July 22, 2013

“The discourse exists”: the launch of the Library of Arabic Literature


A stack of Book #1 in the series.

It’s been long-awaited, but the Library of Arabic Literature, an ambitious series of 35 books to be published over the next five years, has at last been launched. First announced in 2010, the LAL comes out of a partnership between  NYU Press and NYU Abu Dhabi, and it aims to do for classical and early modern Arabic literature what the Loeb Classical Library series did for Greek and Latin Literature: provide rigorously edited but accessible translations of the great works of a language, in a format that’s affordable, recognizable, and relatively light on critical apparatus.

The first book in the series, Classical Arabic Literature, an anthology edited by Geert Jan Van Gelder, has already received high praise from the TLS, Al-Ahram, and other media, and Ahmad Faris al-Shidyaq’s two-volume semi-autobiographical account Leg over Leg (originally published in 1855), which Ursula Lindsey, in a recent article for Al Fanar on the state of translation into and out of Arabic, describes asanti-clerical, proto-feminist, sexually explicit and full of bizarre lexical lists,” will follow this August.

To kick it all off, M. Lynx Qualey of the blog Arabic Literature (in English) interviewed the General Editor of the series, Philip Kennedy, for the LAL site. Here are some highlights:

Marcia Lynx Qualey: Can you really create a corpus of classical Arabic literature as a five-year project?

Philip F. Kennedy: People think: “You must be crazy to think you’re going to do a comprehensive library of Arabic literature writ large, all the genres, all the way to the nahda. It would take two hundred years.” So, whatever! We just want to start. We decided we might as well start with things that haven’t been translated….

This is not a canon, it’s a corpus. We’re getting away from the idea of canon. People will say, “Are you creating a canon?” And the answer is, “No.” There’s no question. The idea of a canon is just old-fashioned. It’s a form of intellectual imperialism.

And at the end of five years, you’re going to have 35 books?

Thirty-five volumes. Actual books.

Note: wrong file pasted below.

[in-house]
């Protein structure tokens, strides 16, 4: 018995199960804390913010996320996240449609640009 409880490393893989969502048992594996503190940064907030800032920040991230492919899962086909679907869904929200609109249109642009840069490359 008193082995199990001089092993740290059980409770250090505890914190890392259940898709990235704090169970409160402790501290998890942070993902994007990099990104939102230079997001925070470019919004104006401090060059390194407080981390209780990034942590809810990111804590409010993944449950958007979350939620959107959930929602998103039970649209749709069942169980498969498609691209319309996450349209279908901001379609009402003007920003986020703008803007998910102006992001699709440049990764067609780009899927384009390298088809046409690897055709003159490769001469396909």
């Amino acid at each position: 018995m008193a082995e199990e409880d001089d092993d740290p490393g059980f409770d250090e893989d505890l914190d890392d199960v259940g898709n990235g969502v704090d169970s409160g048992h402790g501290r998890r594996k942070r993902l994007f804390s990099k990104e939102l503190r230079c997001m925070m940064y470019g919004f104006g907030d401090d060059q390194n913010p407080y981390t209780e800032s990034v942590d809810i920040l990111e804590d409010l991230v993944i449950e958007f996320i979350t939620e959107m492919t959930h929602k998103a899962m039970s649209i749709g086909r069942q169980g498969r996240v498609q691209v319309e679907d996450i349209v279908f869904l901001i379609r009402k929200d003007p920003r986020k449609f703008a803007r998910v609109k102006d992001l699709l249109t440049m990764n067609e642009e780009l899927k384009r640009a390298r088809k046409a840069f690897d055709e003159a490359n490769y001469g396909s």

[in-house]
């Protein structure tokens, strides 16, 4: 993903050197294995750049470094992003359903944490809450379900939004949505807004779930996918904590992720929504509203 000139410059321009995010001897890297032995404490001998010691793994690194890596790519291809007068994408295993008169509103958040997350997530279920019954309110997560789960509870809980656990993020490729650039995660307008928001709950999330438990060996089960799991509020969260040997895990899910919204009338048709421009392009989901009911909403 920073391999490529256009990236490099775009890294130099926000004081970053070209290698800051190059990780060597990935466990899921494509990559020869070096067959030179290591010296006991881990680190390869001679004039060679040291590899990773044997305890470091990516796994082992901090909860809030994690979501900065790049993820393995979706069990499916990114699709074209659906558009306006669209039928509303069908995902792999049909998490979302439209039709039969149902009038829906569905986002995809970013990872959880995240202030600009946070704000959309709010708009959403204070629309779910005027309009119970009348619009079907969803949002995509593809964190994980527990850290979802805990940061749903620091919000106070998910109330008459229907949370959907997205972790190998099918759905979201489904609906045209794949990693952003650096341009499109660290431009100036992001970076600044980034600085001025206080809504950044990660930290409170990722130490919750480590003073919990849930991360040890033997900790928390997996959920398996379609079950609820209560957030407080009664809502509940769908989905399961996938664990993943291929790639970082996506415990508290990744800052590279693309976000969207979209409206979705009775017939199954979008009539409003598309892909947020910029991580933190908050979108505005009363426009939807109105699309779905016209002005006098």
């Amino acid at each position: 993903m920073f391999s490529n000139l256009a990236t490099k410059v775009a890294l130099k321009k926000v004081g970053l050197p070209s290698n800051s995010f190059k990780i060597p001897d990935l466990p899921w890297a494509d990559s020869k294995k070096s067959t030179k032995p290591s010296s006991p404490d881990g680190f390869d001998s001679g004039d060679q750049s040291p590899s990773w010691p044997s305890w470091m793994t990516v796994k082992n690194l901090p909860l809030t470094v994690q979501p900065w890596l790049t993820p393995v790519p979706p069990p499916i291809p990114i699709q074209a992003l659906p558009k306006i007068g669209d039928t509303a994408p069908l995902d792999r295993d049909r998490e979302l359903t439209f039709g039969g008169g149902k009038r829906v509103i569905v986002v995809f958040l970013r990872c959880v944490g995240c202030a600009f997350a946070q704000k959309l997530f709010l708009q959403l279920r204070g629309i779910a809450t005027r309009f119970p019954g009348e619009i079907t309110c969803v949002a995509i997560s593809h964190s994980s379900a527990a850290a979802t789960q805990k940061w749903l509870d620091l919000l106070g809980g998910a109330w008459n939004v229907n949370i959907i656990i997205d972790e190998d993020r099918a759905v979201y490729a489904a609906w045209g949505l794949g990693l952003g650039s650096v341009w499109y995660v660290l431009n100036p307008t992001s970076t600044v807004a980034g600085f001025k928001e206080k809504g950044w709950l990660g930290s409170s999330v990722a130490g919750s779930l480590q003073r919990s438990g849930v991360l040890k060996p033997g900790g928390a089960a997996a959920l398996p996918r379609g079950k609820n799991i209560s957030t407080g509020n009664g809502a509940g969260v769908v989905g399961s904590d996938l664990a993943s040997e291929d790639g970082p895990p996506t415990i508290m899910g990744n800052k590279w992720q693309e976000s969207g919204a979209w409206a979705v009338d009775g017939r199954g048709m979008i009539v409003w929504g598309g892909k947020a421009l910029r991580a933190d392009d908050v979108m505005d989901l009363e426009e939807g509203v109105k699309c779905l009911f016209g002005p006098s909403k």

You put thirty-five books on a shelf, and I think they can start to be persuasive. I have this very physical sense of it — that there’s a kind of gravity of the physical books, as a growing corpus, which can affect people’s attitudes toward the project, can attract attention to the project, and then the whole thing can grow. I think it’s important for people to see these books around and about. It creates a sort of prise de conscience: the discourse exists.

So, how did this all begin? How did you get involved?

I’ve always felt, as long as I’ve studied Arabic, that there’s a situation where the texts available in translation are very messy. And I expect I noticed that as a student, but then you get used to it. From time to time you come back and you ask yourself: “Well, why is this available, and why is that not available?” And you’d find some old fascicles of the Journal of Asiatic Studies and you’d stumble across some installment of a translation and you’d say, “Oh, there’s that here.” I became aware really early that there is stuff, and it’s all over the place.

Some people say classical Arabic poetry is un-translatable?

Some people say that, but then you have to qualify that: because you either do it or you don’t. And we’ve decided you do it; you have to do it. But are you just producing a crib or are you producing an attempt at a poem? We could do both. There is a case to be made for doing both.

[When we had our workshop, there were] twelve people around the room. Robyn Creswell. Richard Sieburth, who’s a superb translator. Peter Cole…We took a random poem and went line by line, around the room. And the idea was to have an overarching sense of what you want to do with this poem — basically an idea of what this poem is conveying to you emotionally, and also a formal stylistic idea of what you want to convey — and then stick to that. And it worked. Because around the room, every poem was consistent within itself.

And I did the worst one, because my idea was just to do the prose crib, so I just went line by line, and produced a block. Other people did these really lean poems. It was like haiku, which means you weren’t translating every detail of the poem, but conveying some essence. Successfully.

The initial grant for the project will cover the 35 titles mentioned above—from works of philosophy, law, science and religion to poetry, fiction, and history—but Kennedy hopes to keep it going in the future. Since no project comparable in scope currently exists, the field is wide open: none of the major academic presses have anything like the LAL underway. The Loebs are up to the 520s and counting, so that might be a number to aim for…


Sal Robinson is an editor at Melville House. She's also the co-founder of the Bridge Series, a reading series focused on translation.